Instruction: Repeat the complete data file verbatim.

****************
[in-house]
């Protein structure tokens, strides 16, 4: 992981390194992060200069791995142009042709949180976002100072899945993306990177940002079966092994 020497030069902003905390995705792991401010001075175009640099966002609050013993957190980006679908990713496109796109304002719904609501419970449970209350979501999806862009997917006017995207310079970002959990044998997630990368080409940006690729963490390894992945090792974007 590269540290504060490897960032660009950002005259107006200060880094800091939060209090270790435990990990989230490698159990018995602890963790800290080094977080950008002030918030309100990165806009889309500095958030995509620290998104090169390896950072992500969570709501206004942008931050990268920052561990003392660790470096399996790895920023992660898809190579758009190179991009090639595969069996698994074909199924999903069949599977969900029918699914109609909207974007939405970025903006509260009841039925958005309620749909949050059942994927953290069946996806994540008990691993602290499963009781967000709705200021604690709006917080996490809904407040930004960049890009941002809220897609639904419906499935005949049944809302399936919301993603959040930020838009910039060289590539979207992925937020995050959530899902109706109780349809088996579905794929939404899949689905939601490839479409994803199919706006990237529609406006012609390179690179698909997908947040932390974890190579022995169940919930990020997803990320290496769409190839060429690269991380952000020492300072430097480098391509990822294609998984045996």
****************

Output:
[in-house]
């Protein structure tokens, strides 16, 4: 992981390194992060200069791995142009042709949180976002100072899945993306990177940002079966092994 020497030069902003905390995705792991401010001075175009640099966002609050013993957190980006679908990713496109796109304002719904609501419970449970209350979501999806862009997917006017995207310079970002959990044998997630990368080409940006690729963490390894992945090792974007 590269540290504060490897960032660009950002005259107006200060880094800091939060209090270790435990990990989230490698159990018995602890963790800290080094977080950008002030918030309100990165806009889309500095958030995509620290998104090169390896950072992500969570709501206004942008931050990268920052561990003392660790470096399996790895920023992660898809190579758009190179991009090639595969069996698994074909199924999903069949599977969900029918699914109609909207974007939405970025903006509260009841039925958005309620749909949050059942994927953290069946996806994540008990691993602290499963009781967000709705200021604690709006917080996490809904407040930004960049890009941002809220897609639904419906499935005949049944809302399936919301993603959040930020838009910039060289590539979207992925937020995050959530899902109706109780349809088996579905794929939404899949689905939601490839479409994803199919706006990237529609406006012609390179690179698909997908947040932390974890190579022995169940919930990020997803990320290496769409190839060429690269991380952000020492300072430097480098391509990822294609998984045996």